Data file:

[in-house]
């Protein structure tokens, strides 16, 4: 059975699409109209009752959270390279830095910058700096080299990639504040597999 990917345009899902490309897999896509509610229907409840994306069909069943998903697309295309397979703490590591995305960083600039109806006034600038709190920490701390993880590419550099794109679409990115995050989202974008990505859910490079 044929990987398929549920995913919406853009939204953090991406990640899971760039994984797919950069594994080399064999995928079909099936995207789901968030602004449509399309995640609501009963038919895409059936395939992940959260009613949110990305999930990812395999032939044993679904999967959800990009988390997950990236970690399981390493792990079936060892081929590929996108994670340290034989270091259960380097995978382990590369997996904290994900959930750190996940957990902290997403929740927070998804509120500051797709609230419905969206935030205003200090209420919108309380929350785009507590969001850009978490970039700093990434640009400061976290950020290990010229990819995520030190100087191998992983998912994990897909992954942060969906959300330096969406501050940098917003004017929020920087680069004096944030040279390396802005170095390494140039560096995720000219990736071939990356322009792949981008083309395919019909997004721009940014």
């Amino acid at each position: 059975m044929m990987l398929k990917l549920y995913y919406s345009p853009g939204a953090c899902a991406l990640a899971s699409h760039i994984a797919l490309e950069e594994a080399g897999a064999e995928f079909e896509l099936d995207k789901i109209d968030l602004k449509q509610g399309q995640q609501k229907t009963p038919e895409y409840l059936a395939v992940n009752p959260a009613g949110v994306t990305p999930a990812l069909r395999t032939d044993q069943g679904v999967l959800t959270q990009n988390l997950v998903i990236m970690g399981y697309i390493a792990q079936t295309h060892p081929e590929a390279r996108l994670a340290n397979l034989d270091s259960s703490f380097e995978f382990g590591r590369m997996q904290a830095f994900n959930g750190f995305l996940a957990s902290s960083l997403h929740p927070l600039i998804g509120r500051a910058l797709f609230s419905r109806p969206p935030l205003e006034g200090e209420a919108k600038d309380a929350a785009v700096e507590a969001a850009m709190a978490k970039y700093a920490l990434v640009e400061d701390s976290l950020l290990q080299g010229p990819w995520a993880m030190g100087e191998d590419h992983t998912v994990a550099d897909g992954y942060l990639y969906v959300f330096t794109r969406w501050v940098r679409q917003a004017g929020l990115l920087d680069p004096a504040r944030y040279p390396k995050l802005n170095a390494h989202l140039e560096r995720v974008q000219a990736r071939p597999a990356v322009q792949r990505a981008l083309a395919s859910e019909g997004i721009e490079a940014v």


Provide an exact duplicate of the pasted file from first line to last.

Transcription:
[in-house]
């Protein structure tokens, strides 16, 4: 059975699409109209009752959270390279830095910058700096080299990639504040597999 990917345009899902490309897999896509509610229907409840994306069909069943998903697309295309397979703490590591995305960083600039109806006034600038709190920490701390993880590419550099794109679409990115995050989202974008990505859910490079 044929990987398929549920995913919406853009939204953090991406990640899971760039994984797919950069594994080399064999995928079909099936995207789901968030602004449509399309995640609501009963038919895409059936395939992940959260009613949110990305999930990812395999032939044993679904999967959800990009988390997950990236970690399981390493792990079936060892081929590929996108994670340290034989270091259960380097995978382990590369997996904290994900959930750190996940957990902290997403929740927070998804509120500051797709609230419905969206935030205003200090209420919108309380929350785009507590969001850009978490970039700093990434640009400061976290950020290990010229990819995520030190100087191998992983998912994990897909992954942060969906959300330096969406501050940098917003004017929020920087680069004096944030040279390396802005170095390494140039560096995720000219990736071939990356322009792949981008083309395919019909997004721009940014």
């Amino acid at each position: 059975m044929m990987l398929k990917l549920y995913y919406s345009p853009g939204a953090c899902a991406l990640a899971s699409h760039i994984a797919l490309e950069e594994a080399g897999a064999e995928f079909e896509l099936d995207k789901i109209d968030l602004k449509q509610g399309q995640q609501k229907t009963p038919e895409y409840l059936a395939v992940n009752p959260a009613g949110v994306t990305p999930a990812l069909r395999t032939d044993q069943g679904v999967l959800t959270q990009n988390l997950v998903i990236m970690g399981y697309i390493a792990q079936t295309h060892p081929e590929a390279r996108l994670a340290n397979l034989d270091s259960s703490f380097e995978f382990g590591r590369m997996q904290a830095f994900n959930g750190f995305l996940a957990s902290s960083l997403h929740p927070l600039i998804g509120r500051a910058l797709f609230s419905r109806p969206p935030l205003e006034g200090e209420a919108k600038d309380a929350a785009v700096e507590a969001a850009m709190a978490k970039y700093a920490l990434v640009e400061d701390s976290l950020l290990q080299g010229p990819w995520a993880m030190g100087e191998d590419h992983t998912v994990a550099d897909g992954y942060l990639y969906v959300f330096t794109r969406w501050v940098r679409q917003a004017g929020l990115l920087d680069p004096a504040r944030y040279p390396k995050l802005n170095a390494h989202l140039e560096r995720v974008q000219a990736r071939p597999a990356v322009q792949r990505a981008l083309a395919s859910e019909g997004i721009e490079a940014v």